zz Ensure at least 80% of young people in and out school have comprehensive knowledge of HIV. zz Double young people’s use of condoms during their last sexual intercourse. zz Double young people’s use of HIV testing and counselling services.

For further information
zz UNAIDS, International Task Team. 23rd meeting of the UNAIDS programme coordinating board.

Geneva Switzerland 15-17 December 2008. http://data.unaids.org/Publications/IRC-pub06/jc585-prevention%20paper_en.pdf
zz UNAIDS. Joint United Nations Programme on HIV/AIDS (UNAIDS). 2008 Report on the global AIDS

epidemic Switzerland: 2008
zz UNAIDS, Joint Action for Results, Outcome Framework 2009 – 2011. Available from:

http://data.unaids.org/pub/report/2009/jc1713_joint_action_en.pdf
zz UNAIDS Outlook report, 2010 zz International Technical Guidance on Sexuality Education, V. 1, UNESCO. 2009. zz Joint United Nations Programme on HIV/AIDS (UNAIDS). 2008 Report on the global AIDS epidemic

Switzerland: UNAIDS, 2008
zz UNESCO. International Technical Guidance on Sexuality Education, V. 1, 2009. zz UNICEF, Children and AIDS, Fourth Stocktaking Report, Pg. 15, 2009. Available from:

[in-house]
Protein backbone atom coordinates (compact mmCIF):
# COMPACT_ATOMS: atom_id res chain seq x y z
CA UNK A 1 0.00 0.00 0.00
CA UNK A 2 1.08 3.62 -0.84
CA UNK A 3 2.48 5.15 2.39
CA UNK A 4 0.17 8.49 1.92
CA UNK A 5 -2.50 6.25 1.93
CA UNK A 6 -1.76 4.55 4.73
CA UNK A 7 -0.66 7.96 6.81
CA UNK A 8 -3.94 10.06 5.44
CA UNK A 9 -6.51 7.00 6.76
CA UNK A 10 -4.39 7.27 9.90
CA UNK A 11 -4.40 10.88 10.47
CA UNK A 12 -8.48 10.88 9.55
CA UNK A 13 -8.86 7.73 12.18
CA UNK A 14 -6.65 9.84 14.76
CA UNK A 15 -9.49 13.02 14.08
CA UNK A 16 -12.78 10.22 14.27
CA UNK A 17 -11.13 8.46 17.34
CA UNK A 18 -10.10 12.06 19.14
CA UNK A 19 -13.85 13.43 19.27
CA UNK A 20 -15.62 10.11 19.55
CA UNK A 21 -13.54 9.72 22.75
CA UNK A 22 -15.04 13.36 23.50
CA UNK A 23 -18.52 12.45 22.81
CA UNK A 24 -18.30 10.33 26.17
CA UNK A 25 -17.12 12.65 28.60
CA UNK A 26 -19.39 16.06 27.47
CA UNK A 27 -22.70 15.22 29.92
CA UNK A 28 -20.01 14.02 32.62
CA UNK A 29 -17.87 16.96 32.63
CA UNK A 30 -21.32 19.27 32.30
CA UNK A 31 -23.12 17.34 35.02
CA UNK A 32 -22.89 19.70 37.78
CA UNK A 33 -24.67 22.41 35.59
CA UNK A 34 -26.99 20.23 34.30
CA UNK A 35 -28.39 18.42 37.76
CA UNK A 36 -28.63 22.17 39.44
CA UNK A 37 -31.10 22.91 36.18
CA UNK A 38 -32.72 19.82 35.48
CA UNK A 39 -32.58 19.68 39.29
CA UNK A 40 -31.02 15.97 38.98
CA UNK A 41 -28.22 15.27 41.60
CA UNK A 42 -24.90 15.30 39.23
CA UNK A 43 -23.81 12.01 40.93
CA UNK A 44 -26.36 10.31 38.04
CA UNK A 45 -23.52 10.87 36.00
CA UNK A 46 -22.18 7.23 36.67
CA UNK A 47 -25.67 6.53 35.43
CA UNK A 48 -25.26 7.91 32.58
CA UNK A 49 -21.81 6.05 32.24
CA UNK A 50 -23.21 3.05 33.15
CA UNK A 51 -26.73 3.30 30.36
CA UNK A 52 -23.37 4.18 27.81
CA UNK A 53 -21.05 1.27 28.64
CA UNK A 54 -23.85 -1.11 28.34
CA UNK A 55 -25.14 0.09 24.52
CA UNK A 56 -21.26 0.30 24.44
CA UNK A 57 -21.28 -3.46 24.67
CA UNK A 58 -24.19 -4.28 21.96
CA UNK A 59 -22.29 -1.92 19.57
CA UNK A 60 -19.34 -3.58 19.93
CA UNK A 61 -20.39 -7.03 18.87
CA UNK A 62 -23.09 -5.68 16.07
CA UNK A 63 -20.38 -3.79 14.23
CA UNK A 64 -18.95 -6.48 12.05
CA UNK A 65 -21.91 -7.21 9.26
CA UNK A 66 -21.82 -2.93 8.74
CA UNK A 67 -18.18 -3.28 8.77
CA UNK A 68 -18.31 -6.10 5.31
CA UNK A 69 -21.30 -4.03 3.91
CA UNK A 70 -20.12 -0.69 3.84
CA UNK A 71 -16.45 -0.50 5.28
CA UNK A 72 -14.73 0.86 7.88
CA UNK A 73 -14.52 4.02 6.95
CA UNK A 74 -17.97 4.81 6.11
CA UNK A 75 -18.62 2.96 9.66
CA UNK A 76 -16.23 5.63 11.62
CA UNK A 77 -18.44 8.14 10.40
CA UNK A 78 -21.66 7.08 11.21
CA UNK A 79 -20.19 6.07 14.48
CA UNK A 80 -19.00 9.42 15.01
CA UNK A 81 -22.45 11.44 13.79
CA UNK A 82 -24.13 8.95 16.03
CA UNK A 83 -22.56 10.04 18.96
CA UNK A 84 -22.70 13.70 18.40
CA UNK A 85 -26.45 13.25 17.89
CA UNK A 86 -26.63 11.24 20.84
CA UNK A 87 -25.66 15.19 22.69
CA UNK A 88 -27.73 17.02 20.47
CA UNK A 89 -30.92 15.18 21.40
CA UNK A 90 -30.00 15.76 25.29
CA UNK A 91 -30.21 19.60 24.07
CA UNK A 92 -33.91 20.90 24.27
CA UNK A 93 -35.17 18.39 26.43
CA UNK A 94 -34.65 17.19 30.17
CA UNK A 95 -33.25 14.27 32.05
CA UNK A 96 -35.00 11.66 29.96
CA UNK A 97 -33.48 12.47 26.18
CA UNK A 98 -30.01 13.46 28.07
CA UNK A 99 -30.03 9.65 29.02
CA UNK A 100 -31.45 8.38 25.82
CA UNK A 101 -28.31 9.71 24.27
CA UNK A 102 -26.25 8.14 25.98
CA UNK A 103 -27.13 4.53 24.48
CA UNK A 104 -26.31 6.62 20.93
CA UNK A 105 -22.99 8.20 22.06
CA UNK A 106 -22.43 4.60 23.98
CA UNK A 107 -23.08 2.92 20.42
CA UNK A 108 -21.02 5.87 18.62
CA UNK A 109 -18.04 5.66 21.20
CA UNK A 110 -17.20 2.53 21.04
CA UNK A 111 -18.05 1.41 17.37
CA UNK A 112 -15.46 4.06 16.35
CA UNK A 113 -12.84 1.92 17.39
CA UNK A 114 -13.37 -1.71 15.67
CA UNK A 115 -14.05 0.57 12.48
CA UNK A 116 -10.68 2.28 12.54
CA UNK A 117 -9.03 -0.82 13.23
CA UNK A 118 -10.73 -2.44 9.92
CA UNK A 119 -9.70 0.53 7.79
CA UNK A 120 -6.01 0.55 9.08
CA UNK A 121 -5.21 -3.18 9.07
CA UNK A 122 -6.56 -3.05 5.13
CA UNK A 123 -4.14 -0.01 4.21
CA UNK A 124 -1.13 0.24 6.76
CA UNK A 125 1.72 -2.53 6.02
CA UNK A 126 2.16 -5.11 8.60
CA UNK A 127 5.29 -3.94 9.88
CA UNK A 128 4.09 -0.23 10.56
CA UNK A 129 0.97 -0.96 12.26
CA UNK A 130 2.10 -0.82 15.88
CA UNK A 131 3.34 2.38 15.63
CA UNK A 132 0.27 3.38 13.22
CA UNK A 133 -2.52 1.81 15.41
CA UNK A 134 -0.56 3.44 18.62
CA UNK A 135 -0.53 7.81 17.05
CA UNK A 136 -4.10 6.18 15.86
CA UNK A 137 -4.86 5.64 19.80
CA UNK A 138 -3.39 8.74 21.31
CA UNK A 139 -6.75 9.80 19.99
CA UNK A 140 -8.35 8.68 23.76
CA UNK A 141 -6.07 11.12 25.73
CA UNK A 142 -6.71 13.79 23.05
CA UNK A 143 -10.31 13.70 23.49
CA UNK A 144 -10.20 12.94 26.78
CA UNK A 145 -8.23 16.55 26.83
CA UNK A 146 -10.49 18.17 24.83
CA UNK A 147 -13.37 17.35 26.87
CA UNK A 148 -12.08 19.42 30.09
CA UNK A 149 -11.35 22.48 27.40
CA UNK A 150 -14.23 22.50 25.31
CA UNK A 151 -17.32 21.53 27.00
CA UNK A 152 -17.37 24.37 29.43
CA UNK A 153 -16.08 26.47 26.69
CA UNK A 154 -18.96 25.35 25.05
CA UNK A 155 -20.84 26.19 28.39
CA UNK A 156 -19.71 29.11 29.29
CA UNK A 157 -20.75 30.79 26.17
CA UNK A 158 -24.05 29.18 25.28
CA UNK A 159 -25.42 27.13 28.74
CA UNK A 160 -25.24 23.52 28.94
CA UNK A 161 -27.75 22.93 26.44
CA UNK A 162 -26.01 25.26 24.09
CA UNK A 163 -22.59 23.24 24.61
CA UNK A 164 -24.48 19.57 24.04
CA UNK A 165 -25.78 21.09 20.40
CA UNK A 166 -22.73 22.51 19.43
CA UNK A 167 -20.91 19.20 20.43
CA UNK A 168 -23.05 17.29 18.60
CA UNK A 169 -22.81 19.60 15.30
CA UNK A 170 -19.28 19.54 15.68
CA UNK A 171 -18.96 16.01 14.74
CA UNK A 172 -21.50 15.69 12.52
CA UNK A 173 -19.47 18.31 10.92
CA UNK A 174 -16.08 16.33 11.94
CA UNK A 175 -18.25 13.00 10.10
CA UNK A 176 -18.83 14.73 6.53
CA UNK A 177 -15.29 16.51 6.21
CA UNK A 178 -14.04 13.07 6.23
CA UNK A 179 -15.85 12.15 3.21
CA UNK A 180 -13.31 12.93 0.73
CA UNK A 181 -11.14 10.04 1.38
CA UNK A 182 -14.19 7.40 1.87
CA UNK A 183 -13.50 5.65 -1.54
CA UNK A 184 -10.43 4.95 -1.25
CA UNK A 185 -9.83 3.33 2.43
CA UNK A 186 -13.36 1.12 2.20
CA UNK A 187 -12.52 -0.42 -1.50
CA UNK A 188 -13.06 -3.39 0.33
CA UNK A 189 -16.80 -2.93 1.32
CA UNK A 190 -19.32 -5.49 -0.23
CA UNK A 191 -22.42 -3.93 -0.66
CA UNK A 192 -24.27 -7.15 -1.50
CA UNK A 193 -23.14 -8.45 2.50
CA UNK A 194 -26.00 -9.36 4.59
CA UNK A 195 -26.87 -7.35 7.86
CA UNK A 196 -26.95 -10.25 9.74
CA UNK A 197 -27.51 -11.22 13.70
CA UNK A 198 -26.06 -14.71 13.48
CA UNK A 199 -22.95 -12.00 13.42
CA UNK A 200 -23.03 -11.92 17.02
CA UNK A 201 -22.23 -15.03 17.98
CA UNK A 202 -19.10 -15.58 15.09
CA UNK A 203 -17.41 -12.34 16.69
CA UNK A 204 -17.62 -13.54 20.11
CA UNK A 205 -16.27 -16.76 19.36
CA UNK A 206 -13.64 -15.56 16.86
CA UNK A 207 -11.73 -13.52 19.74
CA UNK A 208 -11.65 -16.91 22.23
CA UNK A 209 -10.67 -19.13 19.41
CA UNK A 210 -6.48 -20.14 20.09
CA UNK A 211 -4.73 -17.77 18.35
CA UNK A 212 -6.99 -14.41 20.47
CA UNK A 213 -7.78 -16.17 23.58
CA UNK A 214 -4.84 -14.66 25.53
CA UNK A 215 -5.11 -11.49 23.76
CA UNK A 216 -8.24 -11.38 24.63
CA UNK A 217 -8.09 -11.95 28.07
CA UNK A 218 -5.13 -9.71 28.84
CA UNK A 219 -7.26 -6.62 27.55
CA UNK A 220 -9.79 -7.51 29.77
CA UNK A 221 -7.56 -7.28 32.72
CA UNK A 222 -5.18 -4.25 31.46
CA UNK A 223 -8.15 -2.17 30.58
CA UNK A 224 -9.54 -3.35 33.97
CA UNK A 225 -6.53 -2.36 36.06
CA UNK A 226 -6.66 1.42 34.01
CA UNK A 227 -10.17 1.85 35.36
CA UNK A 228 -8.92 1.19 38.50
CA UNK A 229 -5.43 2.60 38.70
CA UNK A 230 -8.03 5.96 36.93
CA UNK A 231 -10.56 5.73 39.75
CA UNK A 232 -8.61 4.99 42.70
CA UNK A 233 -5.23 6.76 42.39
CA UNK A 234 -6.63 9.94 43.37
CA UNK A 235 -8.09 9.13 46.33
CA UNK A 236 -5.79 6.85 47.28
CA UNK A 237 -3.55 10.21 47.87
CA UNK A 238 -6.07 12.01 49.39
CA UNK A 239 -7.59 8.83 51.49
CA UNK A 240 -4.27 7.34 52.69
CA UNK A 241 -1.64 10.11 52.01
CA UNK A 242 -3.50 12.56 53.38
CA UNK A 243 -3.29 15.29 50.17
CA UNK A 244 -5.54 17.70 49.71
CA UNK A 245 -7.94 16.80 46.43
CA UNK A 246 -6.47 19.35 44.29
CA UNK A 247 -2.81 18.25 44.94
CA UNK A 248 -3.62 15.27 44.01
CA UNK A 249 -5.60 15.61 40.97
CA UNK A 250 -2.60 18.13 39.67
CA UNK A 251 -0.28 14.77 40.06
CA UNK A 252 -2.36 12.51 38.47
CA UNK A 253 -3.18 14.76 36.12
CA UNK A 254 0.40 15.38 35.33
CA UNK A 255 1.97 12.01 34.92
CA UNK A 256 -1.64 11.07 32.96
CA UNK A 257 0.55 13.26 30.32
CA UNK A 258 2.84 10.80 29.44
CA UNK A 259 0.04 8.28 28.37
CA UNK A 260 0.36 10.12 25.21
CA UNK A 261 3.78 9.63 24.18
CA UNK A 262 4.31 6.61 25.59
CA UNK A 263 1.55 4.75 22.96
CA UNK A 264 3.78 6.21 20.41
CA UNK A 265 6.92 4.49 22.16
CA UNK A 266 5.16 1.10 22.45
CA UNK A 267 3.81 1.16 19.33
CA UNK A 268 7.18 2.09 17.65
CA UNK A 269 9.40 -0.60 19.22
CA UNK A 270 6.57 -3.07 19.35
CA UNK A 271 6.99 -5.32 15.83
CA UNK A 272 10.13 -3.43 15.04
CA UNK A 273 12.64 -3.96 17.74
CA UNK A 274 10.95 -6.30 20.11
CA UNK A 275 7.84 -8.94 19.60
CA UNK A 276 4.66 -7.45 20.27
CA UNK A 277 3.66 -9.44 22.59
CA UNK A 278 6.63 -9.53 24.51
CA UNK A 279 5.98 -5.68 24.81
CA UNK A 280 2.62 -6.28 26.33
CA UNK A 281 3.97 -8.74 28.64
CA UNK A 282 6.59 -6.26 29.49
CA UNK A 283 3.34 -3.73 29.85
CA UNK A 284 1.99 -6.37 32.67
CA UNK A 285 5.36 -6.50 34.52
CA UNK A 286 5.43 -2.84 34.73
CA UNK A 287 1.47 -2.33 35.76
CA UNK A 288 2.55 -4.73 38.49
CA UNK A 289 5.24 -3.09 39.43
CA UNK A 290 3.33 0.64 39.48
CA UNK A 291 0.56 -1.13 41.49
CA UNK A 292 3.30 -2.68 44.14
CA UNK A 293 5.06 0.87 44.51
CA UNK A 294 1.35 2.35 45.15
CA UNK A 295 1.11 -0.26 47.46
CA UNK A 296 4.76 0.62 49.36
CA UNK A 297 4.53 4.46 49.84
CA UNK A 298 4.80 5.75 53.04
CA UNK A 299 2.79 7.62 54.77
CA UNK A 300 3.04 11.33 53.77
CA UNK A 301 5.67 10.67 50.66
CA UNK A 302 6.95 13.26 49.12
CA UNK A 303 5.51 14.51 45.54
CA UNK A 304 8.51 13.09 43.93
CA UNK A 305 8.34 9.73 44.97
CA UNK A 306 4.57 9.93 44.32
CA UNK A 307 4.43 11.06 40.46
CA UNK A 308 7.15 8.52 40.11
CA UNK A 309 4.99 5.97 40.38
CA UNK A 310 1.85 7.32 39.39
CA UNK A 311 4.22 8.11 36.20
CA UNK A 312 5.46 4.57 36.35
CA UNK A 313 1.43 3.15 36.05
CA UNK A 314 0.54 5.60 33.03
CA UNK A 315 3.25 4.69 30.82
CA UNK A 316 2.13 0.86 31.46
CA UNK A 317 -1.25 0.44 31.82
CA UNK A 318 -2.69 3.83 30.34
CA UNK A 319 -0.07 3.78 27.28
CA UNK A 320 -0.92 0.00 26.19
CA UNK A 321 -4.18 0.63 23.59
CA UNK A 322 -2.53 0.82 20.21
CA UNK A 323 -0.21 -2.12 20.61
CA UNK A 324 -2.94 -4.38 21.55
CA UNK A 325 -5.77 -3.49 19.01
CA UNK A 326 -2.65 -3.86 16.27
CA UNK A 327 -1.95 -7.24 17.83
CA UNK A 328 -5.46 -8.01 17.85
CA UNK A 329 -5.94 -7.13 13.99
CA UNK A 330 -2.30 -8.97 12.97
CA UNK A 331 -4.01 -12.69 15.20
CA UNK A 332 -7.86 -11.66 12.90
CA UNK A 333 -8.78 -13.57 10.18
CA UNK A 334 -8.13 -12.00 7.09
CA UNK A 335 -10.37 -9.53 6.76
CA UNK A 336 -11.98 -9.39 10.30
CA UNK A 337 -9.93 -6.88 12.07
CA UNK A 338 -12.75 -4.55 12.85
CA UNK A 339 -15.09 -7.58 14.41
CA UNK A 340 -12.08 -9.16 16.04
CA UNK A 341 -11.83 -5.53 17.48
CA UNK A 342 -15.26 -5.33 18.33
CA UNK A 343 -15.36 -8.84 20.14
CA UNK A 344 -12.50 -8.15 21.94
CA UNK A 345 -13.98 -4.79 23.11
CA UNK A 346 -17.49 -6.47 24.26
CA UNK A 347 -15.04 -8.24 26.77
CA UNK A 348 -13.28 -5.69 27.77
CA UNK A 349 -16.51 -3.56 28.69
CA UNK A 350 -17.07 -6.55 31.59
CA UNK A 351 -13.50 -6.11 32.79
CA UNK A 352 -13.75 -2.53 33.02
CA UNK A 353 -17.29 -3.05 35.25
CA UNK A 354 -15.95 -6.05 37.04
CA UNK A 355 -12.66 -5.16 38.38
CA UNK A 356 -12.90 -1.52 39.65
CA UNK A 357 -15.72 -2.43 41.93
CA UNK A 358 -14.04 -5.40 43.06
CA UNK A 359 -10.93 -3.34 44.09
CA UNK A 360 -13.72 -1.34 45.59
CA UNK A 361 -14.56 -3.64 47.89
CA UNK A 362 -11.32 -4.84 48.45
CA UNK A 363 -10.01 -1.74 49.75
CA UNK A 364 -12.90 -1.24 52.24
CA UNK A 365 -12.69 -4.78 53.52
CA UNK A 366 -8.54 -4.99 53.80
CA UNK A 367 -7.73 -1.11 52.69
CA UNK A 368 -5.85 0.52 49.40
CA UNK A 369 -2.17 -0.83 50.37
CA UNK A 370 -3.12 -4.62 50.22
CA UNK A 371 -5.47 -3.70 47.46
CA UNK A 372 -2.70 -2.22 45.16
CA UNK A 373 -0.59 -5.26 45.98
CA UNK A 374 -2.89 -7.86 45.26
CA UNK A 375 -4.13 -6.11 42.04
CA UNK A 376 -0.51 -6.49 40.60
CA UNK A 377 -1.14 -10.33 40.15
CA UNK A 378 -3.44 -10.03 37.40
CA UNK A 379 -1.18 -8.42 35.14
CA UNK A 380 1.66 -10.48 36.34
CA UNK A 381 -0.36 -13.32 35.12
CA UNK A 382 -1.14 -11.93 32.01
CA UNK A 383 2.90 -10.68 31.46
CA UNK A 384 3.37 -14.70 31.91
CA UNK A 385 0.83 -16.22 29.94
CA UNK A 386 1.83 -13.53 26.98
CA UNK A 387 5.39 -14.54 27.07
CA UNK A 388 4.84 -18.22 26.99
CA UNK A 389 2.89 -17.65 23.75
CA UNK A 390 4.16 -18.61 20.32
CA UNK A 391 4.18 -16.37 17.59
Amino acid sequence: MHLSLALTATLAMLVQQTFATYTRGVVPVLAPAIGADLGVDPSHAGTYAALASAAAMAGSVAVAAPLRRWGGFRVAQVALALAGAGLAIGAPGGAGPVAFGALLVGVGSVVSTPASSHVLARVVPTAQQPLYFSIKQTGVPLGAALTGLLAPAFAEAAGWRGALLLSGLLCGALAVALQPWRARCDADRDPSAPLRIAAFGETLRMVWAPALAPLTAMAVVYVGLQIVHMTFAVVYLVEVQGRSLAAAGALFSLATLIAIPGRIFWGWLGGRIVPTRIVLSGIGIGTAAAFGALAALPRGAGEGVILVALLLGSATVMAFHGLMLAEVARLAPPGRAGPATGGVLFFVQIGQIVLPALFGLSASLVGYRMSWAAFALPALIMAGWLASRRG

http://www.unicef.org/publications/index_51902.html
zz UNICEF, Children and AIDS, Fourth Stocktaking Report (2009). Pg. 15. Available from:

http://www.unicef.org/publications/index_51902.html
zz UNGASS 2010 Reporting, UNAIDS, 2010 zz UNESCO. International Technical Guidance on Sexuality Education, V. 1, 2009

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zz Report of the Commission on AIDS Commission in Asia, Commission on AIDS in Asia, 2008. zz Global Report on the AIDS Epidemic, UNAIDS, 2008. zz Global Guidance Briefs on HIV Interventions for Young People (2008), http://www.unfpa.org//hiv/iatt zz International Guidance on Sexuality Education (2009), http://www.unesco.org zz Technical Guidance Note for the Global Fund applications : HIV Prevention -Young People and HIV:

http://www.who.int/hiv/pub/toolkits/GF-Resourcekit/en/index4.html
zz UNAIDS Inter-agency Task Team on HIV and Young People (IATT Young People)

http://www.unfpa.org//hiv/iatt.
zz UNAIDS Inter-agency Task Team on Education (IATT education)

http://portal.unesco.org/en/ev.php-URL_ID=33740&URL_DO=DO_TOPIC&URL_SECTION=201.html
zz UNAIDS Outcome Framework 2009-11

This Fact Sheet was prepared jointly by the United Nations Population Fund and the Joint United Nations Programme on HIV/AIDS Secretariat. This is part of a collaborative effort of the United Nations Inter-Agency Network on Youth development, coordinated by the UN Programme on Youth.